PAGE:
A new $240 million greenway continues to take shape in Detroit and portions of Wayne County that will eventually connect nearly two dozen neighborhoods and give pedestrians and bikers a place to explore as early as next spring.
Stretching 27.5 miles, the Joe Louis Greenway will be a biking and walking trail extending from the Detroit Riverfront to Highland Park, Dearborn and Hamtramck. It also will connect to the Dequindre Cut.
Jeremy Thomas, Detroit’s communications and marketing manager, said that Detroit “has never seen anything like it (the greenway) in terms of scale or impact.” When it’s finished, officials estimate 40,000 people will be within a 10-minute walk to the greenway.
Its impact “will extend far beyond the boundaries of the path itself, creating opportunities for Detroiters to thrive,” said Thomas in an email.
The Warren Avenue to Joy Road section of the greenway is anticipated to open next spring and Joy Road to Fullerton Avenue is expected to open next fall.
In addition to connecting 23 neighborhoods and four different cities, the greenway, which will have a ribbon-cutting ceremony on Oct. 29 at Detroit’s Laker Park, will feature a pavilion with a community room, a fitness station, an open lawn for family gatherings, a playground and two new passive green spaces.
Construction started in spring 2021 on the greenway and is estimated to take 10 years to complete. Crews are currently working on a segment near Warren Avenue and Joy Road on Detroit’s west side where Breon Lewis, 43, grew up.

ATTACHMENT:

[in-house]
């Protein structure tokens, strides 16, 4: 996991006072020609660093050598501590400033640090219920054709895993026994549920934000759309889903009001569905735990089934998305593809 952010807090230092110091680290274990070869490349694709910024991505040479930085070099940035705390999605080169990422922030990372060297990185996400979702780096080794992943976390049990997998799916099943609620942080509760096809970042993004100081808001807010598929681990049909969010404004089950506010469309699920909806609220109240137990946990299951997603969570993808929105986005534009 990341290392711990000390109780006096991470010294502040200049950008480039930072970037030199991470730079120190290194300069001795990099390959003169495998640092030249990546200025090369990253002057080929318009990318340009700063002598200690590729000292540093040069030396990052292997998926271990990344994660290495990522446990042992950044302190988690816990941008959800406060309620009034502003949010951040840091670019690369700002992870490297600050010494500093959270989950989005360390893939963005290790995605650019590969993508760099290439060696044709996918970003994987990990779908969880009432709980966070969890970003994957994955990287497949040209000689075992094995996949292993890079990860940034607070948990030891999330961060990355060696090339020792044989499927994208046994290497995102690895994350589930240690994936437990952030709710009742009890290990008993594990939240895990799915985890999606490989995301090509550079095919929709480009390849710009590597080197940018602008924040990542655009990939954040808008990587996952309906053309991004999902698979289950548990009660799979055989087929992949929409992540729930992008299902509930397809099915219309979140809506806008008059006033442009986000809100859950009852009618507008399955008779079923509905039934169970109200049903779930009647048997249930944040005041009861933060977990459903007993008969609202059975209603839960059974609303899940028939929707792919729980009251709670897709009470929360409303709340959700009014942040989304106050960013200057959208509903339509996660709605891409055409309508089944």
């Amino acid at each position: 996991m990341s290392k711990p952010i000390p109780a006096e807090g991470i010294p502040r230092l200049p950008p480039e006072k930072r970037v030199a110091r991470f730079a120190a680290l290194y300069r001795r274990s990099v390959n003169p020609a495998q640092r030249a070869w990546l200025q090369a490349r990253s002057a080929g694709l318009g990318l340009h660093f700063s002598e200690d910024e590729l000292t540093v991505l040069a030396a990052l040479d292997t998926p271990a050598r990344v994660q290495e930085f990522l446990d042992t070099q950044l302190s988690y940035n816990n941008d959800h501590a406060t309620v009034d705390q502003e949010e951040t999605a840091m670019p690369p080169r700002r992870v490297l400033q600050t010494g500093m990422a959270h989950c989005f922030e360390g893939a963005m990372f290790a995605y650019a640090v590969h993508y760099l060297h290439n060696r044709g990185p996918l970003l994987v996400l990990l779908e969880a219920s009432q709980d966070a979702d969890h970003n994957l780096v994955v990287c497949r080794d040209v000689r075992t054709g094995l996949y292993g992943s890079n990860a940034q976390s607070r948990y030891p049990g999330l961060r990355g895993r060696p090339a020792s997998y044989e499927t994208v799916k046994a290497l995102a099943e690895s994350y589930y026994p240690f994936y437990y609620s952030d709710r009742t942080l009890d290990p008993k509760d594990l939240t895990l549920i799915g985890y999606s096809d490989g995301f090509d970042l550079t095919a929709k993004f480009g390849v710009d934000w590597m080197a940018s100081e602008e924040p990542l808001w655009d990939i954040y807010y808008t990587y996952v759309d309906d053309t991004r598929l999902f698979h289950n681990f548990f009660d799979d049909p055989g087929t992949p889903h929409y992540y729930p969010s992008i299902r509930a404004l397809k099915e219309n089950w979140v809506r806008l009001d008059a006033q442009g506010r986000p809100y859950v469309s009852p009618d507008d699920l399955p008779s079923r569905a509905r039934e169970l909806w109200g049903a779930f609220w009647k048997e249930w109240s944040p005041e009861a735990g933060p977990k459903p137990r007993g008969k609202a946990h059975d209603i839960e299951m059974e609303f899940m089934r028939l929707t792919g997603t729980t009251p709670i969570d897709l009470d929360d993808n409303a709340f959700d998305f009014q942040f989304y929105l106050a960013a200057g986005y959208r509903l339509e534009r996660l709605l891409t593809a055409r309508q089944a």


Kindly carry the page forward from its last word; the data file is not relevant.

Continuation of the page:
Lewis has been anticipating the completion of the greenway since he learned about it.
The area was beautiful while he was growing up but now it’s “bad,” he said.
“When I went to visit my family (in Detroit), I still see debris on the curbside and overgrown weeds, little has changed,” said Lewis, a draglink assembly worker in Lansing.
Still, he is optimistic about the greenway’s impact.
“It’s a bonus to be in a city that would be bike friendly,” he said.
Debris removal, pathway construction, environmental remediation, storm water management, landscaping, seating, lighting, and Wi-Fi are some of the changes that will occur during the making of greenway.
Thomas said while connecting with residents, city officials have often heard about the need to “heal historical injustices and create spaces that serve communities of color first, as well as the need to unify our neighborhoods.”
“We believe the greenway will do just that,” Thomas said.
One part of the project will even include special signage with stories from the neighborhood through a $45,000 grant from the Community Foundation’s Wilson Legacy Funds for Design Access. The pilot project will be focused on the one-mile stretch between Warren and Joy, honoring the legacy neighborhoods of Midwest and Barton McFarland.
Construction will start on other segments of the greenway in 2023 and 2024, with overall completion slated for the next five to 10 years depending on funding, according to its website.